I bounced around the field like a child, laughing and joking and inhaling the smell of the fresh-cut grass deep into my lungs. This must be what it feels like to be released from prison. The other players looked upon me warily, not knowing how to square my tattoo-filled body and sordid past with the giddy man standing before them.
I had regained most of the fifty-five pounds I had surrendered to my crack habit, and I was trying to regain the life I lost along the way. As I prepared to hit, I looked at Katie and smiled. I was attempting to win her back, to reconcile our fractured relationship after so much disappointment and loss. I felt like I was in high school again, trying to impress a girl.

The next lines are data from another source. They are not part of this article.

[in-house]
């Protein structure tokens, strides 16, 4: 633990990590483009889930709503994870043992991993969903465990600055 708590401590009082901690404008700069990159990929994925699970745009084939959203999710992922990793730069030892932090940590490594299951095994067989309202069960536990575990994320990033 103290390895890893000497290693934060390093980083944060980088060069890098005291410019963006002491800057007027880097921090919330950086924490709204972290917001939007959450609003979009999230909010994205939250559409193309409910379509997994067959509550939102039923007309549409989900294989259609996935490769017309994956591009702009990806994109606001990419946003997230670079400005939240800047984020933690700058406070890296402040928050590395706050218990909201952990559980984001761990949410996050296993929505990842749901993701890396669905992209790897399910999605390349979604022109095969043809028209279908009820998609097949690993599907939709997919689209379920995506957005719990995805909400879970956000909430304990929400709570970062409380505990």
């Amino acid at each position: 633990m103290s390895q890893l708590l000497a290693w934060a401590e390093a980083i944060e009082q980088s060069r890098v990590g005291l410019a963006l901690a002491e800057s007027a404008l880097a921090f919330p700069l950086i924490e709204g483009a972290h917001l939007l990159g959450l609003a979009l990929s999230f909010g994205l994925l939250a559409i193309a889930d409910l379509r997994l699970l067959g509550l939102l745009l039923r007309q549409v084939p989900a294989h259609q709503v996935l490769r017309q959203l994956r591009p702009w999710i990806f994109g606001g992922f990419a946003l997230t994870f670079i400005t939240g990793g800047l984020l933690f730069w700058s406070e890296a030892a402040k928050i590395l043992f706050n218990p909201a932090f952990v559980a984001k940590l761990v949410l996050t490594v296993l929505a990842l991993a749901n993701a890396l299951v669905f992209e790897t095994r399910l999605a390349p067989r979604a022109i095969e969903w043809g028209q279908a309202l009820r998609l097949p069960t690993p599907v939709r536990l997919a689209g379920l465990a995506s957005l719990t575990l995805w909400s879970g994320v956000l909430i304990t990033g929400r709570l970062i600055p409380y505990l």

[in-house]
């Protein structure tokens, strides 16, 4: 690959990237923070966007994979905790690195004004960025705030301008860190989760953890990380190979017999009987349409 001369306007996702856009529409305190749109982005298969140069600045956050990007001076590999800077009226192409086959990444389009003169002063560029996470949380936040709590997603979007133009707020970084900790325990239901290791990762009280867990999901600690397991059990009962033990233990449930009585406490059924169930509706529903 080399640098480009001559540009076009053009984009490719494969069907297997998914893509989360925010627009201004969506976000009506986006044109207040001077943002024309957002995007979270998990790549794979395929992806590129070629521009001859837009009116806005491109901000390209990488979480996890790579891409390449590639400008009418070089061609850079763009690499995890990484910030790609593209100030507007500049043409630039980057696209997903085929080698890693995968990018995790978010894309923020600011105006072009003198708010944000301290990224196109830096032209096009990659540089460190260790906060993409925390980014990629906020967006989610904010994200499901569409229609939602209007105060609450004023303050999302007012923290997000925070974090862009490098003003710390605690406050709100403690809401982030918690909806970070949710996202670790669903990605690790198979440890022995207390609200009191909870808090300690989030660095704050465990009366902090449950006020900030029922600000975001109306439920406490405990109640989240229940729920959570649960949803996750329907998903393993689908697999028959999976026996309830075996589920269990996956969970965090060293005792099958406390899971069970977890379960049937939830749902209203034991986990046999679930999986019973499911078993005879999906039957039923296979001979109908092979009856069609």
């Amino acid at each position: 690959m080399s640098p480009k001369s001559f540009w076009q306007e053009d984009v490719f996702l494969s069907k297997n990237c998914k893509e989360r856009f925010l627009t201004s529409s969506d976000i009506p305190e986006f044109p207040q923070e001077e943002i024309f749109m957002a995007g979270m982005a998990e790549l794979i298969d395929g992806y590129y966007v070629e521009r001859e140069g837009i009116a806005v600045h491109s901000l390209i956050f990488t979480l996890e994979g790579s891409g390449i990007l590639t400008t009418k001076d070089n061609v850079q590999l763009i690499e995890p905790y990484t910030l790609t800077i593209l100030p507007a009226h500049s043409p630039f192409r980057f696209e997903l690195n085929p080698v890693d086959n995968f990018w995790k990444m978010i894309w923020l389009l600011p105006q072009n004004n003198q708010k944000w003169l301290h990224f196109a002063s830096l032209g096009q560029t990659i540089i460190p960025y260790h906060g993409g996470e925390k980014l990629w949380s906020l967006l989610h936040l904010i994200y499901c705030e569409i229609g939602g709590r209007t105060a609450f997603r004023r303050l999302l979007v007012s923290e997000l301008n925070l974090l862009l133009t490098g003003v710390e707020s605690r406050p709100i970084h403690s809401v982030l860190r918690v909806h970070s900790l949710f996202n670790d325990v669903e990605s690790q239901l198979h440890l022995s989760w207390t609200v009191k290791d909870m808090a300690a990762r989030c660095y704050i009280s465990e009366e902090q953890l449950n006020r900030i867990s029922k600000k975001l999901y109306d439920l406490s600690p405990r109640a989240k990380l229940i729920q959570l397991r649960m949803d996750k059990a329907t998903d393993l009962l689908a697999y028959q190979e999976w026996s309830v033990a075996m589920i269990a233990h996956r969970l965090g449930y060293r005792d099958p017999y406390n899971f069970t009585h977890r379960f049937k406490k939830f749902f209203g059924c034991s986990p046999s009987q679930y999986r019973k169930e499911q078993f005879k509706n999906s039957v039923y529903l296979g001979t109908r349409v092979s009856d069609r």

The wind blew directly into the batter’s box from center field, strong enough to starch the flags in center field. The first few hitters drove low liners to the gaps and deep drives that were knocked down by the wind. To a man, they walked out of the cage muttering about the wind and complaining about how tough it was to hit under those conditions.
Katie was over there praying the whole time, worried that I was going to do poorly and somehow decide to give it up all over again. This was a pivotal moment, when I decided to put myself out there to salvage a career I had done everything to destroy. I could tell Katie was nervous, and I smiled from behind the batting cage and mouthed the words “Calm down, it’s okay.”